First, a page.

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Development No.1: No more ICO Scams
Scams have been part and parcel of the crypto world since ICOs really took off in 2017 – the word “BitConnect” has basically become a byword for crypto scamming.
Vietnamese start-up Modern Tech raised $660 million in April 2018 through their Pincoin and iFan token and platform, before disappearing without a trace, and Plexcoin and Centratech raised similar high amounts.
Speaking in Prague on October 30th, at the annual Ethereum developer conference, Devcon 4, Fabian Vogelsteller, dubbed “the godfather of Ethereum”, who was central to bringing the ERC-20 model to the Ethereum network, proposed an adapted version of the ICO model which would allow investors to withdraw funding at any time during project development.
This RICO (Reversible Initial Coin Offering) model would use Ethereum smart contract programming to allow investors to “reverse their funding commitment.”
Vogelsteller explained: “You are able to withdraw the funds you committed at any point of time and you do this by simply sending back your tokens.”
He conceded that some form of base capital would need to be secured from investors outside of the ICO in order to maintain stability in funding.
“No more risks”
Adoption of this model would remove the risk of relying on the word of start-ups to make good on their promises after money has been handed over, and would force delivery on such promises or face failure.
Testing for the RICO model will begin on Vogelsteller’s own start-up, a fashion and design blockchain called Lukso.
Development No.2: Microsoft blockchains with Nasdaq
In an official blog post, software giant Microsoft has announced it will be partnering Nasdaq stock exchange to integrate its Azure blockchain technology into Nasdaq Financial Framework (NFF). The new joint venture will take advantage of Azure blockchain platform, which will allow to easier match buyers with sellers, manage deliveries and settlement of payments and transactions. Reportedly, Azure will allow NFF clients to use a number of blockchains through one interface. No prior blockchain-specific knowledge will be needed for the organizations using NFF, which is critical as the nascent industry is pushing for real-world use cases and broader adoption.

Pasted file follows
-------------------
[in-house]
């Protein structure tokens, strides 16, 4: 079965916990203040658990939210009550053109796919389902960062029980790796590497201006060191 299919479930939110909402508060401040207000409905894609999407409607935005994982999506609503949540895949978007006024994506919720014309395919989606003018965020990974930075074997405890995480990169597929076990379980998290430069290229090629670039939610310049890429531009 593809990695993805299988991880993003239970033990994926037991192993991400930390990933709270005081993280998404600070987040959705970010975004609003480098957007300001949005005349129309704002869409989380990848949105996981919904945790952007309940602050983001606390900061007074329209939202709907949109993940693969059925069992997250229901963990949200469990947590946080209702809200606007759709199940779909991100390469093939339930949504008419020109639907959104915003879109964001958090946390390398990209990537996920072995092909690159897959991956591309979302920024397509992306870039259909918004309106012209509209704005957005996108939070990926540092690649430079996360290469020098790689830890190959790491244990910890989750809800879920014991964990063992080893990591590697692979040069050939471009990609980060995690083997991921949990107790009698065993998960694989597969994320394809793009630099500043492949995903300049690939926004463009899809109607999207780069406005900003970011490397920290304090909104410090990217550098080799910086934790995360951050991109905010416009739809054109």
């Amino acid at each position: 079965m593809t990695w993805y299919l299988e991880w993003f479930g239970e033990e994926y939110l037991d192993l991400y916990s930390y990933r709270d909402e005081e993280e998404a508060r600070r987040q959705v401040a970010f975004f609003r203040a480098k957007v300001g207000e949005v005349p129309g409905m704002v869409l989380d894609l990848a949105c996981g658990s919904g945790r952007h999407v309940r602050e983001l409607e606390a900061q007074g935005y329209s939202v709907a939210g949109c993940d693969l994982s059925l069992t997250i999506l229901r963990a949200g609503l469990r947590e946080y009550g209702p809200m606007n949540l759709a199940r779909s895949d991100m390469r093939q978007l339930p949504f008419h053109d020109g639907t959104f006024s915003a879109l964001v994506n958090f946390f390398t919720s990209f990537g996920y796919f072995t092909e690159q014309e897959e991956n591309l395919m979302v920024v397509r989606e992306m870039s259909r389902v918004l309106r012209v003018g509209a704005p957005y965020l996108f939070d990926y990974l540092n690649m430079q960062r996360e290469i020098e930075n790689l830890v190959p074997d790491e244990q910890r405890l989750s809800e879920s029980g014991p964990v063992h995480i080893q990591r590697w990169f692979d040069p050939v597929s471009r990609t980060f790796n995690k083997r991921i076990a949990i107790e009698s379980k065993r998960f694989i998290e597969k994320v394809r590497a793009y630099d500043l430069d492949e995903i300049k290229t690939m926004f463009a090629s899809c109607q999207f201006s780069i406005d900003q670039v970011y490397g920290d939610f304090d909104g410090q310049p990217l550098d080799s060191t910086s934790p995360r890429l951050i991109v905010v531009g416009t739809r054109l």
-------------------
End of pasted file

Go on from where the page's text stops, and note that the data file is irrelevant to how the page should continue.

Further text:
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“The blockchain-powered tech will make things easier”
Tom Fay, Senior Vice President of Enterprise Architecture at Nasdaq welcomed the new venture, claiming that, “With multiple blockchains in use by various industry participants, we believe that the combination of NFF and Microsoft’s blockchain technology can remove some of the project complexities that exist in this realm. Additionally, as more industries move towards capital markets technology and structures, we see the potential for blockchain to provide value in a secure, frictionless and instantaneous matching of buyers and sellers.”
“Nasdaq and distributed ledger”
Nasdaq has been at the forefront of implementing blockchain technology in its operations. Earlier this year, the global stock exchange operator announced of trialing a blockchain application which would effectively handle margin calls. Back in April, Adena Friedman, CEO of the company, claimed that the financial services giant would consider opening a crypto exchange if a clear legal framework would be introduced by the US regulators.
The firm has also pushed for widespread digital currency adoption, reportedly hosting a meeting in Chicago this summer with a number of crypto and traditional finance companies. Nasdaq has also been exploring the development of a security token platform and has contacted numerous blockchain companies for advice on the matter.
Meanwhile, Microsoft has teamed up with the “Big Four” auditing firm Ernst & Young to use blockchain in managing copyrights and royalties. The upcoming platform will use Azure and the Quorum blockchain protocol.
Development No.3: Warren Buffet’s 360-degree turn, now a believer in cryptos
Berkshire Hathaway, the multinational holding company headed by legendary investor Warren Buffet, has reportedly invested $600 million in fintech payments. According to a report from the Wall Street Journal, the investment is focused on payment services in upcoming markets.
These investments in mobile payments clash somewhat with Buffett’s aversion to fintech investments. He has previously referred to cryptocurrencies as ”rat poison squared”, and claimed that Bitcoin is neither a cryptocurrency nor a way of investing. Moreover, he argued that Bitcoin has ”entered bubble territory” in October of 2017, stating that it was ”about to implode”.
Berkshire Hathaway has supposedly participated in Brazil’s fourth-largest payment processor StoneCo’s IPO. This is in addition to a $300 million stake in the parent company to ”Paytm”, one of Indian’s most major mobile payment services.